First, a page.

Last week, according to preliminary data from the European Copernicus service, another climate record was set – for the first time in history, the global average daily temperature deviated by more than two degrees Celsius from the average temperature of the period before massive industrial development.
Specifically, this even happened two days in a row – on November 17 by 2.07 °C and on November 18 by 2.07 °C.
The temperatures of the two days cannot be very significant in relation to the Paris Agreement and its goal of keeping global warming well above 1.5 °C, since it takes into account warming averaged over many years. On the other hand, the measurements from November 17 and 18 are another strong signal that the entire planet may have warmed even more in 2023 than expected.
How much is two degrees Celsius?
The size of the deviation from the period before the industrial revolution is well shown in the graph attached above. The jump compared to previous years, not only in November, but essentially in the entire second half of the year so far, is visible at first glance.
But how much is two degrees Celsius? In everyday life, when we are used to watching temperature changes on a thermometer, such a value may seem negligible. But these are two completely different degrees. As it is a worldwide average of temperatures, these two degrees are “sprawled” with a number of much more dramatic fluctuations from different places around the planet, and it is a big event.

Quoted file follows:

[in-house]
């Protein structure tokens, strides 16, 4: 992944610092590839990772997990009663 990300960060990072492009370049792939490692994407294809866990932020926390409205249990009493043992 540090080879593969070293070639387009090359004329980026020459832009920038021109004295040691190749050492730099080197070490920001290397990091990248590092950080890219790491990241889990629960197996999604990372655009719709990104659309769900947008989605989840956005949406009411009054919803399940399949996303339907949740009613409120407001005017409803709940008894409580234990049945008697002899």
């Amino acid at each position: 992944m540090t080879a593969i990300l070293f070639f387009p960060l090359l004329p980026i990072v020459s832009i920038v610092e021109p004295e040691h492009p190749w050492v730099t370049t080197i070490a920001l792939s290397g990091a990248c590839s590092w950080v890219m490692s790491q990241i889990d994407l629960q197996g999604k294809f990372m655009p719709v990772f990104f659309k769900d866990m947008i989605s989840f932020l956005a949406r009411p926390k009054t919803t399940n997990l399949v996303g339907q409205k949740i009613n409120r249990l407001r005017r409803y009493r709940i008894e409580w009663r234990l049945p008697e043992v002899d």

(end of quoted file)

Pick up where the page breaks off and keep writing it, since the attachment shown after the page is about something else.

In other words – in order for the global average to move by two degrees, it must be much warmer in many places than it was in the reference period.
“I understand the report as a serious warning that the current measures are unfortunately insufficient. And this despite the relatively slow growth of emissions in the last few years – also due to the impact of covid and the economic slowdown associated with it,” climatologist Aleš Farda from the Institute of Global Change Research of the Academy of Sciences of the Czech Republic commented on last week’s data for Nauzal. “We are heading for a warming of between 2.5-3 °C. This is bad news, and here we have to expect especially worse problems with drought and heat waves, at the same time associated with episodes of extremely heavy rainfall leading to the occurrence of floods.”
The described phenomena could be observed in several European countries this year. “Perhaps in the Po Valley we saw a transition from a devastating drought to a flood. Notably, large-scale fires of dry vegetation and forests were also in the news, and we are also familiar with them, fortunately so far in a smaller version,” added the climatologist.
Flooding in northern Italy claimed 14 lives, tens of thousands of evacuations and damage worth billions of euros. The drought-depleted – and important for the Italian economy – agricultural sector is particularly affected. Thousands of farms ended up under water.
What does the new data say about meeting and not meeting the goals of the Paris Agreement?